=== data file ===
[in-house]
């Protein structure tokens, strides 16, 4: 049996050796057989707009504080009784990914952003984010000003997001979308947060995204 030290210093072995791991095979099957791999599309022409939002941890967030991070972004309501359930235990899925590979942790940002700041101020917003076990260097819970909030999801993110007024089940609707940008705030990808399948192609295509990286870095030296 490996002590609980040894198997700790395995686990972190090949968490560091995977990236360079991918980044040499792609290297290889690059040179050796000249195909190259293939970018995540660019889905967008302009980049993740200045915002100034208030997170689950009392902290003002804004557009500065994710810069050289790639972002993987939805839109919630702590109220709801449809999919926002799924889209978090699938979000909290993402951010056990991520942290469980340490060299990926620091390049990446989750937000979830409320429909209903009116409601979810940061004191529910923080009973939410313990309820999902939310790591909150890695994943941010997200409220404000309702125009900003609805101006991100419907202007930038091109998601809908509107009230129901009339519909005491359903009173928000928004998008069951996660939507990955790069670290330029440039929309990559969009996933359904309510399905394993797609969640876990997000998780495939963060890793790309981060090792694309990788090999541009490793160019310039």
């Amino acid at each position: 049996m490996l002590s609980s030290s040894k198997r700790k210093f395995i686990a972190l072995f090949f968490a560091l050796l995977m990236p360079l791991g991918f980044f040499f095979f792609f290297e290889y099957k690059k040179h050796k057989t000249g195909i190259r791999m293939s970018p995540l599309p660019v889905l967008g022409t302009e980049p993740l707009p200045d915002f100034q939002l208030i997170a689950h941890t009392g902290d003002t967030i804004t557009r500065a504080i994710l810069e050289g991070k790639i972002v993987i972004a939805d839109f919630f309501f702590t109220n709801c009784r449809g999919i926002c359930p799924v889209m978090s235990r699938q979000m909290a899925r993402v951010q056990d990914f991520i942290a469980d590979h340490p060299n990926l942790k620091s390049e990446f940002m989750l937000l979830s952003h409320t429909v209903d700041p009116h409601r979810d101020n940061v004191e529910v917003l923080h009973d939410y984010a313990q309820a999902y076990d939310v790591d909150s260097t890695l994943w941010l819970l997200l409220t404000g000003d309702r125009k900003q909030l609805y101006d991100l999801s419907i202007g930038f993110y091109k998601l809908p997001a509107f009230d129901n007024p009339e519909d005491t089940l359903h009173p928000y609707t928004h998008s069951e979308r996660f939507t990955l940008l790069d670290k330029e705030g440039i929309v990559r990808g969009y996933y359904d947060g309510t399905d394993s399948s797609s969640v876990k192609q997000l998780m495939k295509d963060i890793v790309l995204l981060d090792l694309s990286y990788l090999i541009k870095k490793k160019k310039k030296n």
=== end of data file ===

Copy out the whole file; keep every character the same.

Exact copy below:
[in-house]
């Protein structure tokens, strides 16, 4: 049996050796057989707009504080009784990914952003984010000003997001979308947060995204 030290210093072995791991095979099957791999599309022409939002941890967030991070972004309501359930235990899925590979942790940002700041101020917003076990260097819970909030999801993110007024089940609707940008705030990808399948192609295509990286870095030296 490996002590609980040894198997700790395995686990972190090949968490560091995977990236360079991918980044040499792609290297290889690059040179050796000249195909190259293939970018995540660019889905967008302009980049993740200045915002100034208030997170689950009392902290003002804004557009500065994710810069050289790639972002993987939805839109919630702590109220709801449809999919926002799924889209978090699938979000909290993402951010056990991520942290469980340490060299990926620091390049990446989750937000979830409320429909209903009116409601979810940061004191529910923080009973939410313990309820999902939310790591909150890695994943941010997200409220404000309702125009900003609805101006991100419907202007930038091109998601809908509107009230129901009339519909005491359903009173928000928004998008069951996660939507990955790069670290330029440039929309990559969009996933359904309510399905394993797609969640876990997000998780495939963060890793790309981060090792694309990788090999541009490793160019310039």
């Amino acid at each position: 049996m490996l002590s609980s030290s040894k198997r700790k210093f395995i686990a972190l072995f090949f968490a560091l050796l995977m990236p360079l791991g991918f980044f040499f095979f792609f290297e290889y099957k690059k040179h050796k057989t000249g195909i190259r791999m293939s970018p995540l599309p660019v889905l967008g022409t302009e980049p993740l707009p200045d915002f100034q939002l208030i997170a689950h941890t009392g902290d003002t967030i804004t557009r500065a504080i994710l810069e050289g991070k790639i972002v993987i972004a939805d839109f919630f309501f702590t109220n709801c009784r449809g999919i926002c359930p799924v889209m978090s235990r699938q979000m909290a899925r993402v951010q056990d990914f991520i942290a469980d590979h340490p060299n990926l942790k620091s390049e990446f940002m989750l937000l979830s952003h409320t429909v209903d700041p009116h409601r979810d101020n940061v004191e529910v917003l923080h009973d939410y984010a313990q309820a999902y076990d939310v790591d909150s260097t890695l994943w941010l819970l997200l409220t404000g000003d309702r125009k900003q909030l609805y101006d991100l999801s419907i202007g930038f993110y091109k998601l809908p997001a509107f009230d129901n007024p009339e519909d005491t089940l359903h009173p928000y609707t928004h998008s069951e979308r996660f939507t990955l940008l790069d670290k330029e705030g440039i929309v990559r990808g969009y996933y359904d947060g309510t399905d394993s399948s797609s969640v876990k192609q997000l998780m495939k295509d963060i890793v790309l995204l981060d090792l694309s990286y990788l090999i541009k870095k490793k160019k310039k030296n």